December 2015, No. 3 Vol. LII, Sustainable Energy

As Director-General of the International Renewable Energy Agency (IRENA), I accepted with pleasure the opportunity to write about the remarkable transformation of the energy sector by renewable energy technologies. The topic was suggested to me in the gracious invitation by the UN Chronicle, and we will come to it in a moment, for it says a lot about where renewable energy is today and how it is perceived.

But first, we need to talk about why renewable energy is so important. The world is facing an unprecedented turning point. Climate change represents a real and imminent threat to the prosperity that many enjoy today, and that millions aspire to and are working towards. But of course, it is more than this. It is about the survival for the most vulnerable of this planet’s citizens, and about the protection of ecosystems and biodiversity that we should be safeguarding. The changing climate is largely being driven by emissions from burning fossil fuels, although there are other important contributors. To stem climate change we must reduce our consumption of these carbon-intensive fuels. Renewables can and must be a central part of this plan.

The increased deployment of renewables will also bring other benefits. Renewable energy technologies create jobs, reduce local air pollution and require less water. Renewable energy technologies almost exclusively use local resources and therefore help insulate our economies from external energy security shocks. Critically, for many of our 173 Member and signatory States, renewable energy is also one of the fastest ways to expand access to electricity. The highly modular nature of many of these technologies, especially solar photovoltaics (PV) and onshore wind, also means that for the first time in the history of the electricity sector individuals and communities are playing an active role in their own electricity provision. As such, renewable energy technologies are spearheading a change to a more democratic, distributed energy system.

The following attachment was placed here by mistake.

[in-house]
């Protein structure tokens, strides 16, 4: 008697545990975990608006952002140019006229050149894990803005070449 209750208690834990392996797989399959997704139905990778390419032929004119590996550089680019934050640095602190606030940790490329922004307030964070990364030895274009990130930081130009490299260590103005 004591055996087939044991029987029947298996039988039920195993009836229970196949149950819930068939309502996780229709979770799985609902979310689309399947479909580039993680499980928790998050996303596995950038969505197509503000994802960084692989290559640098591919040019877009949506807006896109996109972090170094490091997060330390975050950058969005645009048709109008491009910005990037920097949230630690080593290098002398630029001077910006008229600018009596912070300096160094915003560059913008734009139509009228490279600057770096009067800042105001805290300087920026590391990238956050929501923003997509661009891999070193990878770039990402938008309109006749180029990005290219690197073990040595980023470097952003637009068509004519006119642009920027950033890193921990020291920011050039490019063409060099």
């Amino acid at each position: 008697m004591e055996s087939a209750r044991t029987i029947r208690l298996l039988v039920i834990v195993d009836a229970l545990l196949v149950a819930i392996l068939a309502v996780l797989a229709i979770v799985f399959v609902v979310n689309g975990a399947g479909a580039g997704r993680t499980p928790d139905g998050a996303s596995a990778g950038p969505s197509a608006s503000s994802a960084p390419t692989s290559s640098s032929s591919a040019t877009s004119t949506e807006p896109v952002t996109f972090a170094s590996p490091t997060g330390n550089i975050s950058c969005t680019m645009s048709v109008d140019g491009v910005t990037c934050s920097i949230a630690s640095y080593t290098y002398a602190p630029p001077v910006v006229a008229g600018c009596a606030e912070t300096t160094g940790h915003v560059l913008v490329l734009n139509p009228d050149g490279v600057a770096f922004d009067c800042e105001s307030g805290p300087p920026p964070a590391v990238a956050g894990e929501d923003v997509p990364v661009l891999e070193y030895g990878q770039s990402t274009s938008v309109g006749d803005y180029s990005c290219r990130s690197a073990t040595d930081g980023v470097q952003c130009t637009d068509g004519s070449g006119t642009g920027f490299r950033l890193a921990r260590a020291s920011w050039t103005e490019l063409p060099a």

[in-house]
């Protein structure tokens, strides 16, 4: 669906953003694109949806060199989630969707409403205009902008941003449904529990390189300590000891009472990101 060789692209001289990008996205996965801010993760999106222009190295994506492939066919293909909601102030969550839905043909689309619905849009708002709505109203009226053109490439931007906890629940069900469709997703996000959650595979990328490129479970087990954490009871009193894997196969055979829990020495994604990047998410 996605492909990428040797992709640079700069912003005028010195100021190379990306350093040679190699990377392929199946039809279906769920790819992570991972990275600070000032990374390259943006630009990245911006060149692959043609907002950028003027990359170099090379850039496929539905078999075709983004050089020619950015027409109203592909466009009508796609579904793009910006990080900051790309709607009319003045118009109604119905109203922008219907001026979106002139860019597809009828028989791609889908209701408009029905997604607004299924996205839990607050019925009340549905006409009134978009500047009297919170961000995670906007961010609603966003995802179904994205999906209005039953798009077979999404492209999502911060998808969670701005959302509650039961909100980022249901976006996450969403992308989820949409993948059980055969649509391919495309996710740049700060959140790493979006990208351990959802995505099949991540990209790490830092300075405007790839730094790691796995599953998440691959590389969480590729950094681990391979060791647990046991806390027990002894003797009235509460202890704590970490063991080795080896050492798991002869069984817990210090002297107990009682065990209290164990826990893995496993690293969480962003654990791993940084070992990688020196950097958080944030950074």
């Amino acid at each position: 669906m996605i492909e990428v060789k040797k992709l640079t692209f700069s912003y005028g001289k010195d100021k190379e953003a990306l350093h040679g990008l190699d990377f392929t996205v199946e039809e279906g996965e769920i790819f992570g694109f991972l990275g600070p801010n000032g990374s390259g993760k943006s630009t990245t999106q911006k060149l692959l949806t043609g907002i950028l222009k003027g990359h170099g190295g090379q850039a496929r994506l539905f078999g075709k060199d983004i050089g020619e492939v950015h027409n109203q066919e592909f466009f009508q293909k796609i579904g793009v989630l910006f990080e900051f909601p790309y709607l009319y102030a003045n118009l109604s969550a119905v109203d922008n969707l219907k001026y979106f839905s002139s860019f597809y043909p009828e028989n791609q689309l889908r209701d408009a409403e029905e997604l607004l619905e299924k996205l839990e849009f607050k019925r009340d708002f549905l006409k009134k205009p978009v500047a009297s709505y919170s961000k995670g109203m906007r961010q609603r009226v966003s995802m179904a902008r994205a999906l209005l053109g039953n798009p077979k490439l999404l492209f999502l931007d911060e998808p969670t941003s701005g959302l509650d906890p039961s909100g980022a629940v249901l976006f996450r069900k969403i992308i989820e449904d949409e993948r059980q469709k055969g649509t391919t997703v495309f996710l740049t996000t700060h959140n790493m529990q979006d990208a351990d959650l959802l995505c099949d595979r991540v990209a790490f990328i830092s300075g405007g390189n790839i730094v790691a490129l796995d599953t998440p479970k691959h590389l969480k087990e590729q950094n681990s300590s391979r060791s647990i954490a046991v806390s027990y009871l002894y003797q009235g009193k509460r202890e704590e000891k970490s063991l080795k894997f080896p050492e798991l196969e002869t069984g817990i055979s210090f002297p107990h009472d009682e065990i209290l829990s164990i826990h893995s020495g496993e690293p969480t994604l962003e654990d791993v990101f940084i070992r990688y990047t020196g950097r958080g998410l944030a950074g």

The benefits of renewable energy are many and obvious, but so have been the barriers to their uptake. Market structures, a lack of understanding of emerging renewable technologies, difficulty in accessing finance, high financing costs, inadequate regulatory frameworks, lack of remuneration for offsetting fossil fuel externalities (e.g. carbon and local air pollutant emissions), small markets and policy uncertainty have all played a role in hindering the deployment of renewables. Fortunately, with diligent work by industry, Governments, financing institutions and regulators, many of these barriers are falling away.

Renewable power generation technologies have accounted for more than half of all new power generation capacity additions in every year since 2011. Today, 164 countries have renewable energy targets, up from just 43 in 2005. A record high of more than 130 gigawatts (GW) of renewable energy was added to the global energy mix in 2014 and investment in the sector increased from US $55 billion in 2004 to more than US $260 billion in 2014. In 2014, new capacity additions of solar PV set a new record of 40 GW, while wind power also had a record year with 52 GW added.


The economics of renewable energy technologies are critical to understanding their potential role in the energy sector, and how quickly and at what cost we shift the energy sector onto a truly sustainable path. Unfortunately, most Governments have not systematically collected the necessary data to track the trends in the evolution—many would rightly say revolution—of renewable energy technology costs. The result is that too often misconceptions about costs or out-of-date data have undermined policy effectiveness.